Tunnel boring machine named ‘MudHoney’ digs into Seattle

By Jenny LescohierAugust 13, 2021

Tunnel Boring Machine (TBM) "MudHoney" has launched in Seattle to begin excavation on a 2.7-mile, 18-ft-10-in diameter tunnel that will prevent, on average, up to 75 million gallons of polluted stormwater and sewage from entering the Lake Washington Ship Canal, Salmon Bay and Lake Union each year

The Tunnel Boring Machine (TBM) “MudHoney” has launched in Seattle to begin excavation on a 2.7-mile, 18-ft 10-in diameter tunnel that will prevent, on average, up to 75 million gallons of polluted stormwater and sewage from entering the Lake Washington Ship Canal, Salmon Bay and Lake Union each year.

In April, crews lowered MudHoney into the 107-ft deep, 80-ft diameter shaft in Ballard, WA. Ballard will be home to the western end of the tunnel and above-ground facilities supporting the tunnel. Tunnel boring will start at this site and move toward Fremont and Wallingford.

Seattle Public Utilities launched an online vote to pick a name for the 900,000-lb drill that will spend the next 14 months digging the tunnel. “MudHoney” is a nod to one of Seattle’s beloved rock bands.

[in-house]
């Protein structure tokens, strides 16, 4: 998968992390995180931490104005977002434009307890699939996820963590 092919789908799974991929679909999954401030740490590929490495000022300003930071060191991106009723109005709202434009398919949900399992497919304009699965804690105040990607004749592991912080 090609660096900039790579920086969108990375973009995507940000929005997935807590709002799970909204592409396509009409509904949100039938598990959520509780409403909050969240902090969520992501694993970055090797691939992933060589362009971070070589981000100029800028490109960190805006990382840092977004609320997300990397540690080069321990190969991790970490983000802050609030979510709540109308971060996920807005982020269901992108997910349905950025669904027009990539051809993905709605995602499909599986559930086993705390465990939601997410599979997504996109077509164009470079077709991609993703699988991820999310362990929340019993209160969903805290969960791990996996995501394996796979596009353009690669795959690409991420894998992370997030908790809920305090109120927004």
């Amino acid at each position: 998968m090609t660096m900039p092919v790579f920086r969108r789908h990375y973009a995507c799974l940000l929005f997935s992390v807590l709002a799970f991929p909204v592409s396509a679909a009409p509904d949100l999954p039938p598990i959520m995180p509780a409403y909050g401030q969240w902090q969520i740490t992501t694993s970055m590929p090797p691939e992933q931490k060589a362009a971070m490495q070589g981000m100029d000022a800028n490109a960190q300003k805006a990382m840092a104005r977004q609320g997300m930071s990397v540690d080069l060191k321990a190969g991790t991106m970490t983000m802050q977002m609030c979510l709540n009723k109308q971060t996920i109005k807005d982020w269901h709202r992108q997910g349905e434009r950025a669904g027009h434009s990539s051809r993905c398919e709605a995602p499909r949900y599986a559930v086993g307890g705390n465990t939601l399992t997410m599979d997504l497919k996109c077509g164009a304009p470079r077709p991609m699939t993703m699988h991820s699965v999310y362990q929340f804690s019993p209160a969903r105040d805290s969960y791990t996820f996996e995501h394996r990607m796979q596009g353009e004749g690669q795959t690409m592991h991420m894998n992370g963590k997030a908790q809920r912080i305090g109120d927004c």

The Ship Canal Water Quality Project is a $570-million project. The Lane Construction Corporation, U.S. subsidiary of the Webuild Group, has a $255 million share of the project. The project is expected to be completed by 2025.

MORE ARTICLES FROM CONEXPO-CON/AGG 365 NEWS
Wacker Neuson to build mini excavators for Deere
On the heels of ending its joint venture with Hitachi, Deere has entered a new partnership with Wacker Neuson to produce machines in the zero to 9-tonne class for North America
Caterpillar to move global headquarters to Irving, Texas
Talent attraction was cited as one reason for the move, which marks the second time the equipment manufacturer has relocated in less than five years
What’s next: Volvo CE tests world’s first hydrogen-powered hauler
A prototype of the Volvo HX04 shows the potential that hydrogen and fuel cells bring to future equipment, but commercialization is likely still five or more years away